Comparisons between this album and their 2011 soundtrack of Silent Running is inevitable and accurate. This is mainly not like their early complex guitar-driven sounds, such as The Fall of Math, but with some notable exceptions. Following the game’s design, the soundtrack itself uses generated music. Unlike that one would expect from generation, there is significant variation, with many tracks including a fair amount of classic 65dos feedback and white noise.

The opening track, ‘Monolith’, is a new turn for the band with a significantly darker and more industrial sound to what is normally provided, a style which is somewhat repeated in an initially slower tempo and a keyboard overlay with ‘Red Parallax’ before traditional guitars and drum make their powerful discordant attack. The highlight of album however is most certainly, ‘Asimov’ which starts off initially lighter, then faster, then into lots of feedback, then into a powerful dirge, and the final track ‘End of the World Sun’, which is an extremely energetic piece that sounds very much like the old 65dos. They contrast with ‘Heliosphere’, which despite a quirky beginning, is a little too organised for 65dos, and ‘Hypersleep’ which is a heavy keyboard piece that doesn’t really develop.

The ten tracks of Music for An Infite Universe are complemented with a six-track second album Soundscapes. There are all longer and combined experimental pieces. The dominant adjective is ‘otherwordly’, a style especially relevant in the first two tracks, ‘NMS_exterior1Atmos1/ False Suns’, and ‘Tomorrow / Lull / Celestial Feedback’; these are largely deeply brooding sounds. However one track (‘Departure / Shortwave / Noisetest’) although starting with excellent heavy confused discordant sounds, falls into some weird, experimental bleeps and farts in the latter part, reminscent of the worst of 1980s electronic bands.

This album constitues an interesting foray and technical development for 65dos and it certainly has several instances of tracks that are powerful or highly evocative of the science-fiction settings for which it has been developed. Likewise however, it is also designed as a game soundtrack, when means that a great deal is a type of aural wallpaper – very good aural paper, one hastens to add, but aural wallpaper nonetheless. It is restless and relentless, correctly described the album’s promoters as “what does forever sound like?” The attempt is bold, and perhaps it does not completely succeed, but it certainly is an thorough attempt within the new musical genre and technology.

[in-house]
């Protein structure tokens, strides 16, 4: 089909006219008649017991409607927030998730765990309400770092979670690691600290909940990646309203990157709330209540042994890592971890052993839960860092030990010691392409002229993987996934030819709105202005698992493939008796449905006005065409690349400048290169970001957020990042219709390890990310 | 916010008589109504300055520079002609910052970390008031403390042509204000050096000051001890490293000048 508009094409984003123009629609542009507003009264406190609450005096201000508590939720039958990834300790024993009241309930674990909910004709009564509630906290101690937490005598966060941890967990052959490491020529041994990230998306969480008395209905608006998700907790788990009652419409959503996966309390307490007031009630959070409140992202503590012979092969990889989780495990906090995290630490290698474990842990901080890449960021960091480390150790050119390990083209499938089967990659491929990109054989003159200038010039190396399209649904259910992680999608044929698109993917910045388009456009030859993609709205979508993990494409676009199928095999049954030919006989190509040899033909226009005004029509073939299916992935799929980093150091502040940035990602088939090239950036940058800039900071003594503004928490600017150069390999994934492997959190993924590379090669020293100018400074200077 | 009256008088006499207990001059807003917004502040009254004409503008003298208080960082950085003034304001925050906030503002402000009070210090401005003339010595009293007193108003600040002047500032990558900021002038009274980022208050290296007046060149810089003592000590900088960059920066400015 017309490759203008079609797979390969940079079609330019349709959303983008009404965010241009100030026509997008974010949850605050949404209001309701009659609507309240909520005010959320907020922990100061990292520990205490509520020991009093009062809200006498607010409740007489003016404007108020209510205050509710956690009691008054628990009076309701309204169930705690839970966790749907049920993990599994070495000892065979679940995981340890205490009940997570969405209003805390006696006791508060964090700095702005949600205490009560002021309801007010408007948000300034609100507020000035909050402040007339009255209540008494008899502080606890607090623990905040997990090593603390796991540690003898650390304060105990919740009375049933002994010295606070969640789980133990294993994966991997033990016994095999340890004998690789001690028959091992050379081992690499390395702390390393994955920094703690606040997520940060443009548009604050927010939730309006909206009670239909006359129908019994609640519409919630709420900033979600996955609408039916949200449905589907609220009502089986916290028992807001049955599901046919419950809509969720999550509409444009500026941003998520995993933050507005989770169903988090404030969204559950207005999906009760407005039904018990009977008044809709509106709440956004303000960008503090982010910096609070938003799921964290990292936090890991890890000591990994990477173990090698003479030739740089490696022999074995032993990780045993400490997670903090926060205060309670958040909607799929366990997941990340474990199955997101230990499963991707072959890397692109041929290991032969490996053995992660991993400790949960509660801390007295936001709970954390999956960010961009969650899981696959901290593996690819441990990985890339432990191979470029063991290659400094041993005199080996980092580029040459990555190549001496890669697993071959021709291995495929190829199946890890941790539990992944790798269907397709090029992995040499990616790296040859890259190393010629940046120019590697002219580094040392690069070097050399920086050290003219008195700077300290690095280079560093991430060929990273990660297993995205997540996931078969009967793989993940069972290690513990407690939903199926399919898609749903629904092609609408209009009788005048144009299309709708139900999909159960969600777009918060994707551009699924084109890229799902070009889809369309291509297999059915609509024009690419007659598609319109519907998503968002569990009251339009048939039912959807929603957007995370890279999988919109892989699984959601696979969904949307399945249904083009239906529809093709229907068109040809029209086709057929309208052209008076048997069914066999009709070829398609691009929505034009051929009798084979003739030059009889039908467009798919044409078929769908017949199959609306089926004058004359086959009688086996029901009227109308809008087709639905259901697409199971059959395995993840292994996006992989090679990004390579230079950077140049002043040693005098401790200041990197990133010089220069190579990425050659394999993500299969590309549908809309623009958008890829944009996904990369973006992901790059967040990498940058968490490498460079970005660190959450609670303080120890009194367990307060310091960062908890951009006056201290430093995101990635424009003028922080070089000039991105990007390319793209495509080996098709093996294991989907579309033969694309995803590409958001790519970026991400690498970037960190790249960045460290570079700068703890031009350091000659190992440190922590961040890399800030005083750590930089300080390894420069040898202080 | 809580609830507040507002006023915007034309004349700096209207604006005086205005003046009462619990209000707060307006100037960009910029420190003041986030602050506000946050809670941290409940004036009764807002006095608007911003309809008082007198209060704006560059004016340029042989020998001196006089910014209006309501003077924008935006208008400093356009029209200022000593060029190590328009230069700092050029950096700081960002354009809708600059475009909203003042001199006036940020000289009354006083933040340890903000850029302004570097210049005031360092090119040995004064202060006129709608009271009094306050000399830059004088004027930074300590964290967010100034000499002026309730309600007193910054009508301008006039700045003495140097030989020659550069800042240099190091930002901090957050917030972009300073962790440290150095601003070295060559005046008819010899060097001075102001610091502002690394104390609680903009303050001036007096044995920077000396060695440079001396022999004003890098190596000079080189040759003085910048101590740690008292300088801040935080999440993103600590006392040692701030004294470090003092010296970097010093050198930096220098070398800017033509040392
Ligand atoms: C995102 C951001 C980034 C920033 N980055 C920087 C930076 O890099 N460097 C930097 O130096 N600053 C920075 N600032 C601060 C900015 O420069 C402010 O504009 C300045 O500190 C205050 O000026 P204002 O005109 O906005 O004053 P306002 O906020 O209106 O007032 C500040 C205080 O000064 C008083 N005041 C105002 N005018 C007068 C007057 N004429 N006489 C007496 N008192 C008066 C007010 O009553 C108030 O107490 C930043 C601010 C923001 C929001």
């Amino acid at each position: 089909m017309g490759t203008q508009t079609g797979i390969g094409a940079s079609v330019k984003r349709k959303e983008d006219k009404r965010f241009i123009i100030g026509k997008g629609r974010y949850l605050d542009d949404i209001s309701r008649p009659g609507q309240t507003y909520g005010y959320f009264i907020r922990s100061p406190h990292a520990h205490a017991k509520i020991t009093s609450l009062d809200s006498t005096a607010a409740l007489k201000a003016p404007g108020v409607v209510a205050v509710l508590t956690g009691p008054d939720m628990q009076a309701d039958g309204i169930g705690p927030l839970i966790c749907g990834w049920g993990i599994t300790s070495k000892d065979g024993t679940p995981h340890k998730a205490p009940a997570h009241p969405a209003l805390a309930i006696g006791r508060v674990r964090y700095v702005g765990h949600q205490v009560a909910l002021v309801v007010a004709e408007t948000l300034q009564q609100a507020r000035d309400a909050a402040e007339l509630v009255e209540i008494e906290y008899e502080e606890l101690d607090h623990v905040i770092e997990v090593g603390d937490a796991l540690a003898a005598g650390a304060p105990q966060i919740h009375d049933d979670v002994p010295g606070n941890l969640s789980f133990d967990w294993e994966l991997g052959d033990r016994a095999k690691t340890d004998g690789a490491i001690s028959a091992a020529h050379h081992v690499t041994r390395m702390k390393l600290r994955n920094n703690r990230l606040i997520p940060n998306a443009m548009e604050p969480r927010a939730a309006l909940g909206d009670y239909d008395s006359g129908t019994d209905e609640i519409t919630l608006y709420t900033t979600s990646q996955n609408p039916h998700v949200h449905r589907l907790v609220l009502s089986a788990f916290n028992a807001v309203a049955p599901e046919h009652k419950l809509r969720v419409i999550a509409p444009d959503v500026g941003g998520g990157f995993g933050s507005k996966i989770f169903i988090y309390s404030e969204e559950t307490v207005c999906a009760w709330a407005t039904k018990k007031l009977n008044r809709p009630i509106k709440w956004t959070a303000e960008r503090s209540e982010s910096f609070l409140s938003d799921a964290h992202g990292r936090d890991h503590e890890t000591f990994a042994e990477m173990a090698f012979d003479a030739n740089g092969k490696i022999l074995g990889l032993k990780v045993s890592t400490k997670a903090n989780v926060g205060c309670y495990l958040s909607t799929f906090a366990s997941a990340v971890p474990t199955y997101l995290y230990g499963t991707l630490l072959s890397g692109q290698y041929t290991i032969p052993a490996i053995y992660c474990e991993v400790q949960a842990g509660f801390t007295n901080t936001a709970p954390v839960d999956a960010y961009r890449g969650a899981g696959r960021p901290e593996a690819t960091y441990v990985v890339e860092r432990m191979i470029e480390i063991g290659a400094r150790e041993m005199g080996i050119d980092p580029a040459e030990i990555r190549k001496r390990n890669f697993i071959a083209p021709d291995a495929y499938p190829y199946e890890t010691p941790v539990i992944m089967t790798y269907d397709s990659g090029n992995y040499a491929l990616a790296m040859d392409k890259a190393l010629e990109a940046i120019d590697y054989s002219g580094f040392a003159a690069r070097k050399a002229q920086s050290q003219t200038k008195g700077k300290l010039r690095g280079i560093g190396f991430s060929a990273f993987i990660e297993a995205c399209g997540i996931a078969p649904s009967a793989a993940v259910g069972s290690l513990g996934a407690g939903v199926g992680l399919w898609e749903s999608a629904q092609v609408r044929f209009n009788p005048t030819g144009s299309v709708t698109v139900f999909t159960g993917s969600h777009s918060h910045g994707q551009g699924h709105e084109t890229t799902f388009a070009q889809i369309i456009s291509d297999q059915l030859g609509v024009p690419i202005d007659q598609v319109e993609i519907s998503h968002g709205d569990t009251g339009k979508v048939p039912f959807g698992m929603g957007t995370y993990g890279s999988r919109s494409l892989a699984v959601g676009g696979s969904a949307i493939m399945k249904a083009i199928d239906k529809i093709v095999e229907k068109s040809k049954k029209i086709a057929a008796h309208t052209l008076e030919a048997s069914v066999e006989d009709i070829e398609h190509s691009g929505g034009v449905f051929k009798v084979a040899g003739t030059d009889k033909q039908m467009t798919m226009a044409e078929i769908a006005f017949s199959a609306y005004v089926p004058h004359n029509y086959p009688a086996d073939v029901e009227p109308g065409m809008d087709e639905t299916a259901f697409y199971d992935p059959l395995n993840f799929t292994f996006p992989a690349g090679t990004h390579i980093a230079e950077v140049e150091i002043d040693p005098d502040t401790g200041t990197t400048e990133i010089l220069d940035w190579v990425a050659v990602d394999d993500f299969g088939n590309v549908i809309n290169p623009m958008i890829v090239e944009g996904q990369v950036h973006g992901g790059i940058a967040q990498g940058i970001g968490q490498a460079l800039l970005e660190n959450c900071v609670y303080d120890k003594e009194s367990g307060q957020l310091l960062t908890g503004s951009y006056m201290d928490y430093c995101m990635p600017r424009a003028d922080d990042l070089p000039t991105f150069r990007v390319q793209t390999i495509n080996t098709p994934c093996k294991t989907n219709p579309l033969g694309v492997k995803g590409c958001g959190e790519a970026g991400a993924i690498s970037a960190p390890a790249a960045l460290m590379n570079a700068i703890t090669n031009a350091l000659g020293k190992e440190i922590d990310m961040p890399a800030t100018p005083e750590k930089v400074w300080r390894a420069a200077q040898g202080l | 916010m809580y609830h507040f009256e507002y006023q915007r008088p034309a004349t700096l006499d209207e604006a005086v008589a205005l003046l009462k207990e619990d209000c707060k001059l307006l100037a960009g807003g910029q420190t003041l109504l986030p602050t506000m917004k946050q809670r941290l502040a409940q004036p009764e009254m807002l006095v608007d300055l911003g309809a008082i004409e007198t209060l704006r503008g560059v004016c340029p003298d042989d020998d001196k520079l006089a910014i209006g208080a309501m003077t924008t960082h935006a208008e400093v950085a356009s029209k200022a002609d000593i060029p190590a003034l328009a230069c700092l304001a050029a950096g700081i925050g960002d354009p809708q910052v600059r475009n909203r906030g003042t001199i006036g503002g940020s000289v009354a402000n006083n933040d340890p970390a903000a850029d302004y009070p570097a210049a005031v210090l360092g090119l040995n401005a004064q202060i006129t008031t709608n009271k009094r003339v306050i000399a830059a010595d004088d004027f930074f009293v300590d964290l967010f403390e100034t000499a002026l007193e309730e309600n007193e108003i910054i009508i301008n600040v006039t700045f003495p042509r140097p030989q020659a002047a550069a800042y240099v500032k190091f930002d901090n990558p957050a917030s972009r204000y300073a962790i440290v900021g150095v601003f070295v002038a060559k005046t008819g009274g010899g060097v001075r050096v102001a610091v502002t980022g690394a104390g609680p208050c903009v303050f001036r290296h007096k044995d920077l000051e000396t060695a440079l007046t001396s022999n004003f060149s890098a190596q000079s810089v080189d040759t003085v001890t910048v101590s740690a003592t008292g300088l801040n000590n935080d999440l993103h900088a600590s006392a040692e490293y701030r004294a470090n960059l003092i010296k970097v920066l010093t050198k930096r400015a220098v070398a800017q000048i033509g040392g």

Industrial reviews: Psy’Aviah, Gamma 10, L.O.T.I.O.N.

Psy-Aviah - Seven SorrowsPSY’AVIAH: Seven Sorrows, Seven Stars (Alfa Matrix) — EBM with a good pop sensibility and various guest vocalists. Psy’Aviah have never quite grabbed me previously, but this new album caught my attention. Heavier on the pop angst than the dancefloor thumping; some tip over into slight cheese, but not fatally. The video above is “Frozen”, and here’s a track by track interview.

Gamma 10 - Listen To MeGAMMA 10: Listen To Me — instrumental EBM with samples. Does a pretty good and interesting job, actually. There’s way too much synth instrumental that’s clearly such only because they didn’t have a singer; this does rather better than that. He’s got a few more albums of this stuff too.

L.O.T.I.O.N - Digital Control and Man"s ObsolescenceL.O.T.I.O.N.: Digital Control And Man’s Obsolescence (La Vida Es Un Mus Discos) — one from last year. I am only putting up with these Cookie Monster vocals because donjuan-auxenfers rates it. Aaaand it’s pretty good even given the vocal effect (I think it’s an effect). Like if hardcore punk had gone industrial at the end of the ’80s rather than industrial going metal — a trick I don’t recall hearing done quite this way before. (I mean, Atari Teenage Riot and much of the late ’90s, but this is much punkier.) They describe themselves as Nitzer Ebb meets G.I.S.M., which sounds about right. Or maybe FLA, but today I suspect you could play me anything and I’d say it was Canadians from the ’90s.

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Rocknerd uses Kubrick, the most tediously basic WordPress theme that was all the rage in 2008. It’s possible we could do with an update.

So! I would welcome your valued suggestions on how to make the site look more like an interesting and perspicacious music magazine. Free themes by preference, we’re not big on budget resources around here …

Industry links: YouTube, RIAA mathematics, Jay-Z’s Tidal.